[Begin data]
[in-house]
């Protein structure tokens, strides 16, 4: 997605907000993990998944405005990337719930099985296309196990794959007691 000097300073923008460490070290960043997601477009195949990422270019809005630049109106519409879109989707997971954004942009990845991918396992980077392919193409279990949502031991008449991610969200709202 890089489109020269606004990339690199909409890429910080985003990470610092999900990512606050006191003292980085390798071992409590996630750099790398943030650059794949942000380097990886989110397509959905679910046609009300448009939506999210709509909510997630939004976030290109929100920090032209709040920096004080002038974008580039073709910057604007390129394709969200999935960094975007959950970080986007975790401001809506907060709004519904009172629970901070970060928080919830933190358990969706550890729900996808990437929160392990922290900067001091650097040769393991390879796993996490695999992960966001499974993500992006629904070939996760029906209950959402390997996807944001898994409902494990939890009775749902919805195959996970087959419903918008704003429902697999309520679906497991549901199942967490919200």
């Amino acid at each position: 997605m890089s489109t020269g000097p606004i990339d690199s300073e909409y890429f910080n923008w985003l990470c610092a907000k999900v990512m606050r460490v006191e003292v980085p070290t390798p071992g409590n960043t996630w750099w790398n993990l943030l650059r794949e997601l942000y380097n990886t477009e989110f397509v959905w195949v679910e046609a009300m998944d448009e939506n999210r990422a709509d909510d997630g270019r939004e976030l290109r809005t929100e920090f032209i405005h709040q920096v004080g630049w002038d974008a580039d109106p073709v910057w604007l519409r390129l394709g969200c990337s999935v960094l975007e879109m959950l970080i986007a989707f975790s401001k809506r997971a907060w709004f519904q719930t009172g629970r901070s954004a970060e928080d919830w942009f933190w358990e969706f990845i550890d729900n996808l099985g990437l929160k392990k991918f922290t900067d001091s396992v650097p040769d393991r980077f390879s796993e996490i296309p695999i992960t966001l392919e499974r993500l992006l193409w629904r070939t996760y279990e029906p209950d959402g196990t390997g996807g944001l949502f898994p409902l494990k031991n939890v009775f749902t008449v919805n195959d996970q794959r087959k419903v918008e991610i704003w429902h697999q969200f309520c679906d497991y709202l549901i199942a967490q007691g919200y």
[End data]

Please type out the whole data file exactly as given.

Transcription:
[in-house]
């Protein structure tokens, strides 16, 4: 997605907000993990998944405005990337719930099985296309196990794959007691 000097300073923008460490070290960043997601477009195949990422270019809005630049109106519409879109989707997971954004942009990845991918396992980077392919193409279990949502031991008449991610969200709202 890089489109020269606004990339690199909409890429910080985003990470610092999900990512606050006191003292980085390798071992409590996630750099790398943030650059794949942000380097990886989110397509959905679910046609009300448009939506999210709509909510997630939004976030290109929100920090032209709040920096004080002038974008580039073709910057604007390129394709969200999935960094975007959950970080986007975790401001809506907060709004519904009172629970901070970060928080919830933190358990969706550890729900996808990437929160392990922290900067001091650097040769393991390879796993996490695999992960966001499974993500992006629904070939996760029906209950959402390997996807944001898994409902494990939890009775749902919805195959996970087959419903918008704003429902697999309520679906497991549901199942967490919200």
């Amino acid at each position: 997605m890089s489109t020269g000097p606004i990339d690199s300073e909409y890429f910080n923008w985003l990470c610092a907000k999900v990512m606050r460490v006191e003292v980085p070290t390798p071992g409590n960043t996630w750099w790398n993990l943030l650059r794949e997601l942000y380097n990886t477009e989110f397509v959905w195949v679910e046609a009300m998944d448009e939506n999210r990422a709509d909510d997630g270019r939004e976030l290109r809005t929100e920090f032209i405005h709040q920096v004080g630049w002038d974008a580039d109106p073709v910057w604007l519409r390129l394709g969200c990337s999935v960094l975007e879109m959950l970080i986007a989707f975790s401001k809506r997971a907060w709004f519904q719930t009172g629970r901070s954004a970060e928080d919830w942009f933190w358990e969706f990845i550890d729900n996808l099985g990437l929160k392990k991918f922290t900067d001091s396992v650097p040769d393991r980077f390879s796993e996490i296309p695999i992960t966001l392919e499974r993500l992006l193409w629904r070939t996760y279990e029906p209950d959402g196990t390997g996807g944001l949502f898994p409902l494990k031991n939890v009775f749902t008449v919805n195959d996970q794959r087959k419903v918008e991610i704003w429902h697999q969200f309520c679906d497991y709202l549901i199942a967490q007691g919200y």